March 17, 2011 by
Categories: Church planting
This spring, John Butler will plant Sovereign Grace Church near Dayton, Ohio, joining a group who have been waiting several years to see a Sovereign Grace church planted there. (For more of the story, see our interview with Brad and Paula Sanders, who are part of the church-planting team.) John has been a pastor for a total of 21 years. He and his wife Beverly have two grown children.
In part 1 of our interview, John explains how God used some unexpected events to lead him to Dayton.
Where did you pastor before this church plant?
I was saved while attending the University of Maryland and immediately became involved at what would eventually become Covenant Life Church. I served as singles pastor at Covenant Life from 1987 to 1988. We then relocated to serve in a church plant in Virginia Beach. I served Sovereign Grace Church (Chesapeake, VA) for 17 years—eight of those years as senior pastor. I then relocated to serve our church in Atlanta for a couple of years. I left ministry from 2007 to 2010 (more on that below). We’ve been living in Charlotte, North Carolina, and were part of CrossWay Community Church during that time.
This church plant has an unusual story. How did you first hear about the group that was assembling there? What led you to move to the Dayton area and lead what’s been called the “backwards church plant”?
My story is a little different too. In 2007 we went through a very challenging time as a family, and I pulled back from ministry for a season to concentrate on understanding the situation and caring for my family. The break from ministry allowed us to learn about the unique needs of our family and pursue a long-term plan to meet them.
During that break, I also had opportunity to think about pastoral ministry and what I would do differently should the Lord allow me to pastor again.
I experienced a few periods of unemployment and had to depend on the Lord in ways that taught me, I believe, greater compassion for others, the unwavering love of God for me through Christ, and faith and trust at deeper levels than I’d previously known. We also learned more about God’s unconditional acceptance and his grace. I think the life lessons learned during that time gave me a deeper love for people, compassion for the many difficult things—often inexplicable things—people walk through, and a desire to bring the gospel to bear on life in every situation.
My wife Beverly and I have learned that everyone has a story, and each person’s story is unique. The love of God in Christ is unique for each person, and he meets each one of us in our own story. I think of the crazy man running naked through the tombs (Mark 5). He was abandoned by all human warmth—utterly alone and completely hopeless in the world. Jesus made a purposeful visit—through an utterly overwhelming storm—to see this man, put him in his right mind, and commission him with his life purpose: to tell the good news of what Christ had done for him.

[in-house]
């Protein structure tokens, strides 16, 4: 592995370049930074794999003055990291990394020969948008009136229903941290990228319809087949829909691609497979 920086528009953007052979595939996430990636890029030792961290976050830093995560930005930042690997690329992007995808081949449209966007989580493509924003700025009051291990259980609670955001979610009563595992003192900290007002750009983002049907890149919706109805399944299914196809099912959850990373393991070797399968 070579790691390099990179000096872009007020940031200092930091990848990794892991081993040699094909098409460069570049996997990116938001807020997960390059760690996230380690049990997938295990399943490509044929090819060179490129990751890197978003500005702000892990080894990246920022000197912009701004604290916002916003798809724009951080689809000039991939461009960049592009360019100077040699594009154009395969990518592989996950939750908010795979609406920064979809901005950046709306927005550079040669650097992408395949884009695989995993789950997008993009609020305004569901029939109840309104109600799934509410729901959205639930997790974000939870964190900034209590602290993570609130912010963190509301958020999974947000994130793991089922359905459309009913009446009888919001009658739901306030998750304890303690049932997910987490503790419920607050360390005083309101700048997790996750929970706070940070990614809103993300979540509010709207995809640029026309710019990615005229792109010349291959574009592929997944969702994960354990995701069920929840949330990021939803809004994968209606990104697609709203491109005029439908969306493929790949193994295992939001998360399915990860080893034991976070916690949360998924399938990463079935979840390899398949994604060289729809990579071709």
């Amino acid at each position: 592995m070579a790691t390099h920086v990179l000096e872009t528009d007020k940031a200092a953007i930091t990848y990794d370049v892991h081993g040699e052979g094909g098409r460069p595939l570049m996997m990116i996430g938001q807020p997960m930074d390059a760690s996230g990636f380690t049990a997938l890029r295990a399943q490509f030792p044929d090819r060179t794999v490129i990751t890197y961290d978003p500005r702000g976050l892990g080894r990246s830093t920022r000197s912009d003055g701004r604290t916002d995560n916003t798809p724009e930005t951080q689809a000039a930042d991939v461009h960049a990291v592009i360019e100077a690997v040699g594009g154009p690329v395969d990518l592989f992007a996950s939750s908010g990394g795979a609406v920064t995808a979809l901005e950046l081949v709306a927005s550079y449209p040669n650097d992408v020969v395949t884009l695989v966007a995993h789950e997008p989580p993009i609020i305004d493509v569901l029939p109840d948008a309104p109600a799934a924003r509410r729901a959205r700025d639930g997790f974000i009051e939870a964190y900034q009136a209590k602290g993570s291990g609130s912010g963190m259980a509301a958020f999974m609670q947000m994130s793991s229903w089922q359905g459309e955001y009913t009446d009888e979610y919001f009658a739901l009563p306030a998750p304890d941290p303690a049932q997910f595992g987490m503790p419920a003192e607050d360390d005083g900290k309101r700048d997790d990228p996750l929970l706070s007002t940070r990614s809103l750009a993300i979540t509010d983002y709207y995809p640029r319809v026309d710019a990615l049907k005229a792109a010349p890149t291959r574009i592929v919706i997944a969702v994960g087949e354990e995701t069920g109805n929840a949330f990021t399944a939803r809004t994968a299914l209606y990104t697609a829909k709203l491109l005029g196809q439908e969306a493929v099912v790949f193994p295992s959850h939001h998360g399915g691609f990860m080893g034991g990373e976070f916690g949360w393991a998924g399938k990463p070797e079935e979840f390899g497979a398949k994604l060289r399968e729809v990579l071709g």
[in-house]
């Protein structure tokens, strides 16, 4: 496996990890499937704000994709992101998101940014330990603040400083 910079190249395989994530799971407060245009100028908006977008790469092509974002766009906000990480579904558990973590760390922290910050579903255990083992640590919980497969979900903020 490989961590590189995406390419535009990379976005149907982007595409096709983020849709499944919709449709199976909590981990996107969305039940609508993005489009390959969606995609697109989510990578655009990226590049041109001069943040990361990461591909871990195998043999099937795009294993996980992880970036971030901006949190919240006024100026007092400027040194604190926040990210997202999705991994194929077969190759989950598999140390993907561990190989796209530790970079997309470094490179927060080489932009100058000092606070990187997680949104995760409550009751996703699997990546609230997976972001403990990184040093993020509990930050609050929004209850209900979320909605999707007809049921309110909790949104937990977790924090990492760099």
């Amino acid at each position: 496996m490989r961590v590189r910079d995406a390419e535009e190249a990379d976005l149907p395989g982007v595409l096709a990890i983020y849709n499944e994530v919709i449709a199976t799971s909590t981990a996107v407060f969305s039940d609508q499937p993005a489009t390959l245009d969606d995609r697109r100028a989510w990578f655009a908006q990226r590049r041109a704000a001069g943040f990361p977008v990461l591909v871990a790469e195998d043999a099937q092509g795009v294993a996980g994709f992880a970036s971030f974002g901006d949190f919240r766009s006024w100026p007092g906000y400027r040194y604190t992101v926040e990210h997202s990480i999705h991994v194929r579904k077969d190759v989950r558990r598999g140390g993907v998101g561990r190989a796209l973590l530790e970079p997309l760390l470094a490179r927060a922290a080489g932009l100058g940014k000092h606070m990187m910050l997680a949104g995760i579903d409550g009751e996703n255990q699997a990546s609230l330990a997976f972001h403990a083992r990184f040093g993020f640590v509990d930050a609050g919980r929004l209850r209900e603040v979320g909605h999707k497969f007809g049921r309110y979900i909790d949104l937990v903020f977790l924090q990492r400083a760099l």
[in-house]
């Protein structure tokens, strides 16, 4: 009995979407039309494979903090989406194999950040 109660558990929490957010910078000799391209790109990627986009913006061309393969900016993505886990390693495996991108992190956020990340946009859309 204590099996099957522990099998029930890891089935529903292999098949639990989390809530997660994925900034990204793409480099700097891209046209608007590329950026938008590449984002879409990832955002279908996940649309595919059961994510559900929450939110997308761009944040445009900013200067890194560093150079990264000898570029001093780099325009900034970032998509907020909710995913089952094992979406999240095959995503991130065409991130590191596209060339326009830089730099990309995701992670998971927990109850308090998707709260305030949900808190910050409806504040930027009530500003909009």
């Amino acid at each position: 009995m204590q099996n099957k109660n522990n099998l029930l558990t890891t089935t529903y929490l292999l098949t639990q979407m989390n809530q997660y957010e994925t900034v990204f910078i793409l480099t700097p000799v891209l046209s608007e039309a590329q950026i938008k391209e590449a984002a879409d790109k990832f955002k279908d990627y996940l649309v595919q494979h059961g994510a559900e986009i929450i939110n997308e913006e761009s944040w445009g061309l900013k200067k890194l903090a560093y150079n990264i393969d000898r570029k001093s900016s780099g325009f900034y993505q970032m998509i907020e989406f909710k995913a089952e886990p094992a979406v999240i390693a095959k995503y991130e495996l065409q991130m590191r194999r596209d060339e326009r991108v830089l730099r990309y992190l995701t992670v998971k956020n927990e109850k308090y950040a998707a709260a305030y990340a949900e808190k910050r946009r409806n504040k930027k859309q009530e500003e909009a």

All of that is to say that the Lord really used the time off in a number of ways which proved beneficial for my family and me.
As I began to think about ministry again, I really didn’t know what was going to be next. My efforts to return coincided with the major economic downturn, and no church I knew was in a position to fund much of anything. So I made a proposal: I appealed to my friends on the Sovereign Grace leadership team that I think I have enough energy left to make one more good run planting a church.
That’s when I first became aware of the group in Dayton. I wasn’t initially keen on Dayton as a city—I liked and always imagined I would finish my life living in warmer weather. That is not Ohio. Additionally, I had attended the University of Dayton as a freshman in college many years ago and had decided I wouldn’t return. But as I really questioned my next step in ministry, I conversed with a friend who serves overseas as a missionary. He said, “You need to go where you’re wanted.” That encouragement was really simple, but it was profound for my wife and me. As I met the Dayton folks and began to learn more about the odyssey they’d been on, those words rang in my ears. Pastoral ministry is about the people, not the place primarily. I began to see how the Lord had prepared their story and my story to come together in a way we never could have imagined. I was impressed by the way they asked good questions and that they took an interest in us as a couple and family. They are people who’ve thought about their doctrinal beliefs, about their need for help, about their desire to give themselves to mission. We are grateful for our new friends.
I could never have planned this myself. Someone had appealed to Sovereign Grace Ministries asking, “Isn’t there an older guy somewhere who could pastor this group?” And I’m praying, “Lord, is there a place for me somewhere? How is this going to work?” And here we are.
Check back tomorrow for part 2.